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Re: "Chuck Norris"-ing code

by toolic (Bishop)
on Aug 05, 2008 at 01:51 UTC ( #702202=note: print w/replies, xml ) Need Help??

in reply to "Chuck Norris"-ing code

Let me get this straight. You have clients who are willing to pay you not to do anything? Wouldn't they be considered ideal clients :)

Replies are listed 'Best First'.
Re^2: "Chuck Norris"-ing code
by merlyn (Sage) on Aug 05, 2008 at 03:39 UTC
    Only if we were in this just for the money. But I have a natural desire to actually help people, and make the world a better place as a justification for getting up each morning. All the money in the world can't replace that.
Re^2: "Chuck Norris"-ing code
by Your Mother (Archbishop) on Aug 05, 2008 at 06:26 UTC

    What merlyn said + it can eat away at your self-esteem if you do excellent work for a client and see it thrown away in the surreal but not entirely uncommon idiom brian_d_foy describes. Being paid to do nothing, or even being paid to do a bad job in spite of offering good work instead, is not good for one's psychology. These kinds of clients should be avoided if you can't massage them, as it were, out of that tack.

      But it's not being paid to do nothing... Obviously the customer expects you to work. They expect to see you looking at code, they might even expect to see milestones being reached. What the customer does not want is anything in production to be changed. I've worked under these conditions, and what your mother says about psychology is an understatement. This sort of work can make you seriously depressed, even if the money is great. Perhaps there are certain kinds of people who can take this, but I won't work under those conditions again, whatever the money.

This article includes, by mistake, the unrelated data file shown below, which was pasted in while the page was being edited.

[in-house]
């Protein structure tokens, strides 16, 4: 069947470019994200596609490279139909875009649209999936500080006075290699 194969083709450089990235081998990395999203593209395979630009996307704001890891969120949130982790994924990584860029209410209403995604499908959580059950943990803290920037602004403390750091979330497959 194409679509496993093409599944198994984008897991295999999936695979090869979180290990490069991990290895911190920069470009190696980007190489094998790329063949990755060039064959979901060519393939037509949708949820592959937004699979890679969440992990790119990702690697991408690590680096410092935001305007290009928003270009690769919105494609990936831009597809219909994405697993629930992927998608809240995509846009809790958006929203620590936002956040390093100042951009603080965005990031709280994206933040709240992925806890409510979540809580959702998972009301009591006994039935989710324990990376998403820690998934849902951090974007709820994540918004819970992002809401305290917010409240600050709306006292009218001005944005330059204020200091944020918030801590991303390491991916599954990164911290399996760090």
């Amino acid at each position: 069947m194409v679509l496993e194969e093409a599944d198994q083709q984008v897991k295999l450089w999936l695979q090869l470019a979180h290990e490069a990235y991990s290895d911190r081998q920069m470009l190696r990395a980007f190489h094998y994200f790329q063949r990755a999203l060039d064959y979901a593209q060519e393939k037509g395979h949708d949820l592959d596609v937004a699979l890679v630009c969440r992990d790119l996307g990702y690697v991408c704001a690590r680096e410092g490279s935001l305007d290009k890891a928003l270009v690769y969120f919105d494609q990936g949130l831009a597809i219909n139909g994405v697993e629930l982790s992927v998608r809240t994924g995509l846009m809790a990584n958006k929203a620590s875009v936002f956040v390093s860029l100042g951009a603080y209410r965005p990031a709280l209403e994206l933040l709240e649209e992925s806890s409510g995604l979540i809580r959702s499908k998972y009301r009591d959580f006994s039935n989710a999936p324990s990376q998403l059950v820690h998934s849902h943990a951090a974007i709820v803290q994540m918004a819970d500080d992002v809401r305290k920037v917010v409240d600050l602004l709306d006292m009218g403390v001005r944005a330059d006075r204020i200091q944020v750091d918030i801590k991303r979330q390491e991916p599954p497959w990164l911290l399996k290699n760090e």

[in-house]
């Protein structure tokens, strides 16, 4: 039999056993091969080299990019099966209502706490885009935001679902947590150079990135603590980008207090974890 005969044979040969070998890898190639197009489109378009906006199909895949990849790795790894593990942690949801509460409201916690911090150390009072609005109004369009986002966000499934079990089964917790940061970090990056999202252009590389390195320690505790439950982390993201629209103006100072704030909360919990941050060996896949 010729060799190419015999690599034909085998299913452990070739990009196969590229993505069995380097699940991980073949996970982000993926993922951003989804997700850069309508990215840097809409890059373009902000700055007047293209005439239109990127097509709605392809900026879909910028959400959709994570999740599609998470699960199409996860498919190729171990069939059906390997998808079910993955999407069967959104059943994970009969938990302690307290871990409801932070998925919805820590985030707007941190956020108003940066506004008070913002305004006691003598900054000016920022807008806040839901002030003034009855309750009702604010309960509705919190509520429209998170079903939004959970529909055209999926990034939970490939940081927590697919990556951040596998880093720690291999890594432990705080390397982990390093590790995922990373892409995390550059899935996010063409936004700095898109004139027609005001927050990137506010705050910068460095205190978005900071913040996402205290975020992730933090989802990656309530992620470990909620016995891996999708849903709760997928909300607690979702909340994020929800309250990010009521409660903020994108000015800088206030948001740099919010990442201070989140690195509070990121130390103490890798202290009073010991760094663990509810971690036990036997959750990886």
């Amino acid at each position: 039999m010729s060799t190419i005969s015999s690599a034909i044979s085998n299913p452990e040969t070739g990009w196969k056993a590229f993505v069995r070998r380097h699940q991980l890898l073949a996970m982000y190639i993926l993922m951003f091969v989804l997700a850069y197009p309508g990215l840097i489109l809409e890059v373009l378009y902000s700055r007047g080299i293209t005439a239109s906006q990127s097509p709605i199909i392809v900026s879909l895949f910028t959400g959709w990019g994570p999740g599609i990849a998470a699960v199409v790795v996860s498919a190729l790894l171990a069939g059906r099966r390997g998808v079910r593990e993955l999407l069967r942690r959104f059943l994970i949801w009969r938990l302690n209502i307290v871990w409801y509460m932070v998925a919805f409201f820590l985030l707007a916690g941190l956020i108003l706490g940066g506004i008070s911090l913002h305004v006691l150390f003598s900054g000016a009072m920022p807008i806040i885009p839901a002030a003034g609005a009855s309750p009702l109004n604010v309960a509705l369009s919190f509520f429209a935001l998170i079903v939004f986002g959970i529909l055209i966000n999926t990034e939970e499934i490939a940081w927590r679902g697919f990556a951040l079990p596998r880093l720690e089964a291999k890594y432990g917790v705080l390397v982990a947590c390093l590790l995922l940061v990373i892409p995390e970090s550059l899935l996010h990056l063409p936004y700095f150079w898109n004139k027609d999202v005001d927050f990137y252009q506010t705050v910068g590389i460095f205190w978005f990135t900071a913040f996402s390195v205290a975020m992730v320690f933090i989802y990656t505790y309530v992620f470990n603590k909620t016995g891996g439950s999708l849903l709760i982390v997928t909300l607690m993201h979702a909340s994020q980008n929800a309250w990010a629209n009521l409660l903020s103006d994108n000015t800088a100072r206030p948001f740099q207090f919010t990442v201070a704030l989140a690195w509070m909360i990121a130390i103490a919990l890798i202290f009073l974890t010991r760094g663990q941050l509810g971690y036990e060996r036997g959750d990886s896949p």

- Boldra
Re^2: "Chuck Norris"-ing code
by wol (Hermit) on Aug 12, 2008 at 10:44 UTC
    I once found myself in a curious and not entirely dissimilar situation - the client was essentially paying a retainer to my employer to make sure I was available to do something for them asap if they thought of anything they needed (the product was in the final run-up to the final release).

    The way the arrangement was worded meant that the client only paid for the hours I wasn't doing anything else that benefitted my employer. As soon as I started doing some analysis for another tender we were making, for example, the client stopped paying.

    Consequently, being an ethical kind of person, I diligently earnt money for my bosses by doing crosswords, figuring out how to do sudoku, writing a program to do sudoku for me, reading books (some technical, most not) learning ant (vile), learning perl (much much nicer), and painting my front room (with the laptop under the dust covers, and the email alert sound turned right up).

    Sadly, the paint we'd chosen didn't cover very well, so it took four coats. But I was probably the best paid decorator on the planet for a couple of days.

    And when that contract finally ended, I resigned and went elsewhere, partly because they were being bought out by a company that wanted to take them in a completely different direction, and partly because I wanted to actually change something again...

Re^2: "Chuck Norris"-ing code
by Anonymous Monk on Aug 07, 2008 at 19:36 UTC
    Plus, if they decide to blame you, your reputation is on the line.

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